Kruse is currently conducting research for his new book, The Division: John Doar, the Justice Department, and the Civil Rights Movement (contracted to Basic Books). Through the previously untapped papers of Doar — a vital actor in crisis moments in the civil rights movement, who helped to draft the Civil Rights Act of 1964 and the Voting Rights Act of 1965 — Kruse hopes to provide new insights into these civil rights milestones as well as a new understanding of the ways in which the federal government worked (and didn’t work) during the racial revolution unfolding across the South.
After The Division, Kruse will turn his attention to Law and Order: The Politics of Crime and Culture in New York City (contracted to Basic Books), exploring the origins and evolution of a powerful force in contemporary American politics.
Kruse is co-author, with Julian Zelizer, of Fault Lines: A History of the United States since 1974 (W.W. Norton, January 2019), and author of One Nation Under God: How Corporate America Invented Christian America (Basic Books, April 2015) and of White Flight: Atlanta and the Making of Modern Conservatism (Princeton University Press, 2005), which won prizes including the 2007 Francis B. Simkins Award from the Southern Historical Association for the best first book in the field of Southern history, 2005-06, and the 2007 Best Book Award in Urban Politics from the American Political Science Association.
A Nashville native and an alumnus of the University of North Carolina at Chapel Hill, Kruse went on to earn his M.A. and Ph.D. from Cornell University in 2000.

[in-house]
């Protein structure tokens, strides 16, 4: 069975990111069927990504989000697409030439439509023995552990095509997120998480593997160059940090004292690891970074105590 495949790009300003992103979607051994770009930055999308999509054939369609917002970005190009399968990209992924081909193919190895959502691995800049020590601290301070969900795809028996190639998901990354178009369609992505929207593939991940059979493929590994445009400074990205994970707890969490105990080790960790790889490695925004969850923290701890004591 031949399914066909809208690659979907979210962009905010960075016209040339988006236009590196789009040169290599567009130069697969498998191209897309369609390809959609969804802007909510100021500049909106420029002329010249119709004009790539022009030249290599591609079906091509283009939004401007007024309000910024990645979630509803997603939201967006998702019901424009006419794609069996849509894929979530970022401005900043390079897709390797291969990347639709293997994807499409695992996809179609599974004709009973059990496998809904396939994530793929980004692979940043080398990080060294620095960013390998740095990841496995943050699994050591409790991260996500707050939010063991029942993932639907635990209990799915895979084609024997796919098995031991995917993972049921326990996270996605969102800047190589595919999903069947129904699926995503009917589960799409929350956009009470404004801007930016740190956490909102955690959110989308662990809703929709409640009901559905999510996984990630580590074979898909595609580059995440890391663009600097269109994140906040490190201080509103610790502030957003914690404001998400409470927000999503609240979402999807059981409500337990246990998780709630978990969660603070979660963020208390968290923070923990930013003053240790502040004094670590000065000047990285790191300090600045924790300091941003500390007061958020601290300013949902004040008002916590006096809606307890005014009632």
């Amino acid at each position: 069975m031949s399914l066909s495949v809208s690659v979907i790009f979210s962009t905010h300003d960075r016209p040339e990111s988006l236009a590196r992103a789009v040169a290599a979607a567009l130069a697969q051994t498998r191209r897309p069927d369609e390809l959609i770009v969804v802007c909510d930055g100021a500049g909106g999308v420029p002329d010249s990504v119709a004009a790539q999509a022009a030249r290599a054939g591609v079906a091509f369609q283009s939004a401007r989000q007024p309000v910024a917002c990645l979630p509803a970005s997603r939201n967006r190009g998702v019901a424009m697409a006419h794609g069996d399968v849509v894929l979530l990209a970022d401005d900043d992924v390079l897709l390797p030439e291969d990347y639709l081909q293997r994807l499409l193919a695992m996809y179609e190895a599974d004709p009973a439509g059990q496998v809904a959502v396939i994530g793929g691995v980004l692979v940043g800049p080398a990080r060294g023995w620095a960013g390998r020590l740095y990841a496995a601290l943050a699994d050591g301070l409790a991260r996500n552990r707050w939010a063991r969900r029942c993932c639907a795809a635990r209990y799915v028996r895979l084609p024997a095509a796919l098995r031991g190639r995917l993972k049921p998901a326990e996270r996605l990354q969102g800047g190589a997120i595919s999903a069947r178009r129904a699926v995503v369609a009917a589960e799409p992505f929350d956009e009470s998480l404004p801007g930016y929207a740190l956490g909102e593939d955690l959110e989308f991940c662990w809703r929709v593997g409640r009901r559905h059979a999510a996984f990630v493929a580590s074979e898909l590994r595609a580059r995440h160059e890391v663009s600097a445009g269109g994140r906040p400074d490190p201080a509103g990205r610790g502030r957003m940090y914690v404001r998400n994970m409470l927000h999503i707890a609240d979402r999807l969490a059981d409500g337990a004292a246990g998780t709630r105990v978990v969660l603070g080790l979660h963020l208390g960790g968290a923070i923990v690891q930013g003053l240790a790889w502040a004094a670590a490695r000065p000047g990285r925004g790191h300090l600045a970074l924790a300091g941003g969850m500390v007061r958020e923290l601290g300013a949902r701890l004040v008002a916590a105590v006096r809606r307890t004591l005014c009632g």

Aisha Beliso De-Jesús
Professor of American Studies Aisha M. Beliso-De Jesús, director of the Princeton University programs in American studies, Latino studies and Asian American studies, is a cultural and social anthropologist who has conducted ethnographic research with Santería practitioners in Cuba and the United States, and police officers and communities of color affected by police violence in the United States.
Her first book, Electric Santería: Racial and Sexual Assemblages of Transnational Religion (Columbia University Press, 2015), won the 2016 Albert J. Raboteau Award for the Best Book in Africana Religions. It details the transnational experience of Santería, in which racialized and gendered spirits, deities, priests, and religious travelers remake local, national, and political boundaries and actively reconfigure notions of technology and transnationalism. She is completing a second monograph that examines the policing of African diaspora religions in the United States. This work seeks to understand how race and religion impact policing practices through African diaspora religions such as Afro-Cuban Santería and Haitian Vodou. It is situated at the intersections of the anthropology of police, Africana studies, Latinx studies, and religious studies to re-think core issues around race, democracy, and religion.
Beliso-De Jesús is the co-founder and co-director of the Center on Transnational Policing (CTP) at Princeton University, and editor-in-chief of Transforming Anthropology, the flagship journal for the Association of Black Anthropologists. She earned her B.A. from the University of California, Berkeley and her M.A. and Ph.D. from Stanford University, where she is a 2021-22 fellow at the Center for Advanced Study in the Behavioral Sciences.